Consequently, he gained the attention of many within this underground music scene, cited as an influence by Hillstomp and covered on record by The Immortal Lee County Killers. Burnside's "Skinny Woman" was also interpolated into the song "Busted" by fellow Fat Possum musicians The Black Keys, a band associated with the punk blues scene in their early years. He also knew many toasts (African American narrative folk poems such as "Signifying monkey" and "Tojo Told Hitler") and frequently recited them between songs at his live concerts and on his recordings. Selected albums First Recordings (recorded in the late 1960s by George Mitchell; re-released by Fat Possum Records in 2003) Too Bad Jim (produced in 1992 by Robert Palmer) Well, Well, Well (songs and interviews from 1986-1993, released in 2001 on MC Records) A Ass Pocket of Whiskey (1996, featuring the Jon Spencer Blues Explosion) Mr. Wizard (1997) Acoustic Stories (1997) My Black Name A-Ringin' (1999) Burnside on Burnside (a critically acclaimed 2001 live album recorded in the Crystal Ballroom on Portland, Oregon's Burnside Street) Come On In, Wish I Was in Heaven Sitting Down, and A Bothered Mind (three albums of remixed material, often featuring guest artists, released in 1998, 2000 and 2004, respectively) Films Deep Blues: A Musical Pilgrimage to the Crossroads (1991). Directed by Robert Mugge American Patchwork: Songs and Stories of America, part 3: "The Land Where the Blues Began" (1990).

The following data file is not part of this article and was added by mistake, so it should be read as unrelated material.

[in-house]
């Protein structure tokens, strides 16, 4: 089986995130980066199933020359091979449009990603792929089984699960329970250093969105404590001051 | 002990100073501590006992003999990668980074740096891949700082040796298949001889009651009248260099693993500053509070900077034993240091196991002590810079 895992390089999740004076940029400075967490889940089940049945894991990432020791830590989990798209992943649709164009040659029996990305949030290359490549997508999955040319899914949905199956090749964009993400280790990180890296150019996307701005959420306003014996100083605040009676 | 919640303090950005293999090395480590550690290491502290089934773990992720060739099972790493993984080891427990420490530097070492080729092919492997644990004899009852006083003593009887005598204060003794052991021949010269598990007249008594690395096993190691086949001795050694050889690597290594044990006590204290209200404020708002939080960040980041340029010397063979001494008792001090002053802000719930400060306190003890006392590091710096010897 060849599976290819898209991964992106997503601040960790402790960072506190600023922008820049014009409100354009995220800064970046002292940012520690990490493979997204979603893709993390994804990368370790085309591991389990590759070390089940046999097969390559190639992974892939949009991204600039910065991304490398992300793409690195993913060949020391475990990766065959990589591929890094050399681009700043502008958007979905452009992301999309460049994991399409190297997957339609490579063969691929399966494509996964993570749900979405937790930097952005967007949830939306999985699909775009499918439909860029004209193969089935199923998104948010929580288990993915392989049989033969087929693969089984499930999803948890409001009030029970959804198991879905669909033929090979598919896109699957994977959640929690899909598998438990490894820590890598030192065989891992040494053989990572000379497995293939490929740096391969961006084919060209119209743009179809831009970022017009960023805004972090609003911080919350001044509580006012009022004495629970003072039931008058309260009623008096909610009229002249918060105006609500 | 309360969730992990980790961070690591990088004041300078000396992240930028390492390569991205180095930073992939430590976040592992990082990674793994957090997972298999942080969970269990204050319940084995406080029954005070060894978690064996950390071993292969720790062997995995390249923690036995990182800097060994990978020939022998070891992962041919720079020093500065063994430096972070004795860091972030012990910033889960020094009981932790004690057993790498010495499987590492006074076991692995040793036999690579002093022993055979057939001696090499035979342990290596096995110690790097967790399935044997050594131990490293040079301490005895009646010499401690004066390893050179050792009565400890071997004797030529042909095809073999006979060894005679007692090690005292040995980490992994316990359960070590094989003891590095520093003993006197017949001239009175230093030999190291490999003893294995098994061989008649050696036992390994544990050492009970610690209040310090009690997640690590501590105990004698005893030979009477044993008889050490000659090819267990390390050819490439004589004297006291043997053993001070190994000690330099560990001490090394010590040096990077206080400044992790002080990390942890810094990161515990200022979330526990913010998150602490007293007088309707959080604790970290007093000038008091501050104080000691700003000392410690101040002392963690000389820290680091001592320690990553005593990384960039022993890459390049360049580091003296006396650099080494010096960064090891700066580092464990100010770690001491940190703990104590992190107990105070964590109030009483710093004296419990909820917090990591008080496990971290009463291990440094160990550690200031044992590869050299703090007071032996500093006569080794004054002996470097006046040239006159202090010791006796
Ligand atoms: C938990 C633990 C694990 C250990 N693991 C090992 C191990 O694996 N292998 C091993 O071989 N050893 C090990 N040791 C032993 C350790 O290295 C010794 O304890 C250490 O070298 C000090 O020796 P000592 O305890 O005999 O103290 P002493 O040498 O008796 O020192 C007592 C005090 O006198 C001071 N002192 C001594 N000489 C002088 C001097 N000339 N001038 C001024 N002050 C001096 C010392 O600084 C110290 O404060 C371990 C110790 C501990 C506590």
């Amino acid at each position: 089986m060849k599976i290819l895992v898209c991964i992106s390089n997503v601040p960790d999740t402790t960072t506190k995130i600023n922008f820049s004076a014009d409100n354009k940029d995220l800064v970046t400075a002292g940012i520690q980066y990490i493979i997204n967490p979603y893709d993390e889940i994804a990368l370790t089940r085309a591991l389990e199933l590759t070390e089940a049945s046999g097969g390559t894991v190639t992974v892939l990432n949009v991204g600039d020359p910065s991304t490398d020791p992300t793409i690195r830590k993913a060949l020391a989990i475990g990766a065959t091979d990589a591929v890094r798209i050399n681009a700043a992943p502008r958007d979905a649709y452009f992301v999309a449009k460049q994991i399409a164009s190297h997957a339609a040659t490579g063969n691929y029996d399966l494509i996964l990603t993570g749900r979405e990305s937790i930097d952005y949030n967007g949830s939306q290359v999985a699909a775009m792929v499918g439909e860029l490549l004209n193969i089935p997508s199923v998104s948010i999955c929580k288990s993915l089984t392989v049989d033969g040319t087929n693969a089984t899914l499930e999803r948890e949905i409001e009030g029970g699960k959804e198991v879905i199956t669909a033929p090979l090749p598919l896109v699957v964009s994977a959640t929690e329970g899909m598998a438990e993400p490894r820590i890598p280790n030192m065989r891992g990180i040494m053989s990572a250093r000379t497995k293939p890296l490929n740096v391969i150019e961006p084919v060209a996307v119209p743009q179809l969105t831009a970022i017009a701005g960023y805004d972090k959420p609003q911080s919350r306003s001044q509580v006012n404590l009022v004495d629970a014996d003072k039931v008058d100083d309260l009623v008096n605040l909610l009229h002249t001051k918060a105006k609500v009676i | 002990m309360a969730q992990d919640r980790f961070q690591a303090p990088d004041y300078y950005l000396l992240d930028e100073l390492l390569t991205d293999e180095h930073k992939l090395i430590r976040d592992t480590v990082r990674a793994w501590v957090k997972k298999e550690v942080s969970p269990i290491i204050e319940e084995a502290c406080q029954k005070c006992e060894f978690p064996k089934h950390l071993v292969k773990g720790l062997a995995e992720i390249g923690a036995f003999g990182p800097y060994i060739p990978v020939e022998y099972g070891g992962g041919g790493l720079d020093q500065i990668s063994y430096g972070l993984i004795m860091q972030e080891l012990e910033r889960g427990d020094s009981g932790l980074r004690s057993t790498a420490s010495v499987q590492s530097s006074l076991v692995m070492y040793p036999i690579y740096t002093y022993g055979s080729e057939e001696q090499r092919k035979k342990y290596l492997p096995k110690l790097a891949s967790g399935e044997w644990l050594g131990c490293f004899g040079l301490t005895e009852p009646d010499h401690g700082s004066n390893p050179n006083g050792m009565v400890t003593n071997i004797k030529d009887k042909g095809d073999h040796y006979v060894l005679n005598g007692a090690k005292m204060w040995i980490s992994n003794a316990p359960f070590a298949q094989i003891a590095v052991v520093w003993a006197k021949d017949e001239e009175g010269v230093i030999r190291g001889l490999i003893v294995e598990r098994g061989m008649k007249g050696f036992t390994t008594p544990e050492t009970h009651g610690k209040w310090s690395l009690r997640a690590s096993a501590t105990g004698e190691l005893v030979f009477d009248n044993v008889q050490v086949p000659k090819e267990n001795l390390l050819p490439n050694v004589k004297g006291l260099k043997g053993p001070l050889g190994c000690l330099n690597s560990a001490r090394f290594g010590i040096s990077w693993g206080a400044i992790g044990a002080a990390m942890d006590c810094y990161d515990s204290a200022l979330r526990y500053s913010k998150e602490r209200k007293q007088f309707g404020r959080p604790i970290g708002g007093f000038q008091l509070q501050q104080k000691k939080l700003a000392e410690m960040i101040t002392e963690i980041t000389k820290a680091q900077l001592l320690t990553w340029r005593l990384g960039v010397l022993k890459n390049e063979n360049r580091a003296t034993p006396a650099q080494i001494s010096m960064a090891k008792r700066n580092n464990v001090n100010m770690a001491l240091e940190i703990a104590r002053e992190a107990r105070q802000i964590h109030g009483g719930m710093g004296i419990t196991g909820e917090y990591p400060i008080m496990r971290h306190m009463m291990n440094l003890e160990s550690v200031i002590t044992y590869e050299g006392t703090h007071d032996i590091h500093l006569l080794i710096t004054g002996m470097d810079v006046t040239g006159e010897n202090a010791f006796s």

Written, directed, and produced by Alan Lomax; developed by the Association for Cultural Equity at Columbia University and Hunter College. North Carolina Public TV; A Dibb Direction production for Channel Four. This is a lightly re-edited version of "The Land Where the Blues Began" (1978) made by Alan Lomax, John Bishop, and Worth Long in Association with Mississippi Authority for Educational Television You See Me Laughin': The Last of the Hill Country Bluesmen (2003; released by Fat Possum Records in 2005). Produced and directed by Mandy Stein.
Oxford, Mississippi: Plain Jane Productions, Inc; Fat Possum Records. In popular culture The 2007 Samuel L. Jackson / Christina Ricci film, Black Snake Moan is infused with countless Burnside nods, including: the Reverend R. L.
character and when Jackson plays the blues toward the end of the film, he thanks "Ced" and "Kenny" - Cedric Burnside (Burnside's grandson) and Kenny Brown (Burnside's "adopted son"), who were primary sidemen through the 1990s and early 2000s. Cedric and Kenny are also part of Jackson's band in the juke joint scene. "It's Bad You Know," and "Shuck Dub" were featured in the HBO series The Sopranos. "Got Messed Up" was featured in the FX series Rescue Me during an opening montage on Season 5 Episode 18, "Carrot". A Burnside poster can be seen on a wall in brothers Drake and Josh's room in the Nickelodeon sitcom, Drake & Josh. Read more on Last.fm. User-contributed text is available under the Creative Commons By-SA License; additional terms may apply..